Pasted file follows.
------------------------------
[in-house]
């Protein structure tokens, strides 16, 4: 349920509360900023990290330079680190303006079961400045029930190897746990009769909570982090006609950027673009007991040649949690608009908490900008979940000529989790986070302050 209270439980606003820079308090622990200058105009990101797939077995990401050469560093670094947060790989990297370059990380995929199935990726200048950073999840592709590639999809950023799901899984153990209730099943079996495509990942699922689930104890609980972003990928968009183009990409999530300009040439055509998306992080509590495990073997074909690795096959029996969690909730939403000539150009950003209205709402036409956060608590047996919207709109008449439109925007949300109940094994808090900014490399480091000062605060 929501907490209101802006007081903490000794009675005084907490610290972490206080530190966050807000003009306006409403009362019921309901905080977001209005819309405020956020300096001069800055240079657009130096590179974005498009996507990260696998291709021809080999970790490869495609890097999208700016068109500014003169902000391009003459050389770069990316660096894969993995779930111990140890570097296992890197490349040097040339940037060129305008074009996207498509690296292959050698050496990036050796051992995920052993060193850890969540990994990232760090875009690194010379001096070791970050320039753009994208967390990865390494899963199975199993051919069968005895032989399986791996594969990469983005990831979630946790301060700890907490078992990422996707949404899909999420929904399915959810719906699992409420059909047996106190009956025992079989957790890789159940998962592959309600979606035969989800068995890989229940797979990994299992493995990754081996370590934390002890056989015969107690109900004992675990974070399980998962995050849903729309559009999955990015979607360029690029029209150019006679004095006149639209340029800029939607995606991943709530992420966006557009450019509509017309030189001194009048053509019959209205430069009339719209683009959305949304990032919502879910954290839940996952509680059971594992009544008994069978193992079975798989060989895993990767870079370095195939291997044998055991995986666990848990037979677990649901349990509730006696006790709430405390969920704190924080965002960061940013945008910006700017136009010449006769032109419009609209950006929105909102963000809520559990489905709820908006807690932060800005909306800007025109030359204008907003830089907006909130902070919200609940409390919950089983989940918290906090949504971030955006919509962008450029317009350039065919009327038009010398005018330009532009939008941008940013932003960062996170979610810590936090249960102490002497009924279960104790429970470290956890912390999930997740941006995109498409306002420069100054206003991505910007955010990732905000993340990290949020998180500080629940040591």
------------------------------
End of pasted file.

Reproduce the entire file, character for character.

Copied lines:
[in-house]
């Protein structure tokens, strides 16, 4: 349920509360900023990290330079680190303006079961400045029930190897746990009769909570982090006609950027673009007991040649949690608009908490900008979940000529989790986070302050 209270439980606003820079308090622990200058105009990101797939077995990401050469560093670094947060790989990297370059990380995929199935990726200048950073999840592709590639999809950023799901899984153990209730099943079996495509990942699922689930104890609980972003990928968009183009990409999530300009040439055509998306992080509590495990073997074909690795096959029996969690909730939403000539150009950003209205709402036409956060608590047996919207709109008449439109925007949300109940094994808090900014490399480091000062605060 929501907490209101802006007081903490000794009675005084907490610290972490206080530190966050807000003009306006409403009362019921309901905080977001209005819309405020956020300096001069800055240079657009130096590179974005498009996507990260696998291709021809080999970790490869495609890097999208700016068109500014003169902000391009003459050389770069990316660096894969993995779930111990140890570097296992890197490349040097040339940037060129305008074009996207498509690296292959050698050496990036050796051992995920052993060193850890969540990994990232760090875009690194010379001096070791970050320039753009994208967390990865390494899963199975199993051919069968005895032989399986791996594969990469983005990831979630946790301060700890907490078992990422996707949404899909999420929904399915959810719906699992409420059909047996106190009956025992079989957790890789159940998962592959309600979606035969989800068995890989229940797979990994299992493995990754081996370590934390002890056989015969107690109900004992675990974070399980998962995050849903729309559009999955990015979607360029690029029209150019006679004095006149639209340029800029939607995606991943709530992420966006557009450019509509017309030189001194009048053509019959209205430069009339719209683009959305949304990032919502879910954290839940996952509680059971594992009544008994069978193992079975798989060989895993990767870079370095195939291997044998055991995986666990848990037979677990649901349990509730006696006790709430405390969920704190924080965002960061940013945008910006700017136009010449006769032109419009609209950006929105909102963000809520559990489905709820908006807690932060800005909306800007025109030359204008907003830089907006909130902070919200609940409390919950089983989940918290906090949504971030955006919509962008450029317009350039065919009327038009010398005018330009532009939008941008940013932003960062996170979610810590936090249960102490002497009924279960104790429970470290956890912390999930997740941006995109498409306002420069100054206003991505910007955010990732905000993340990290949020998180500080629940040591």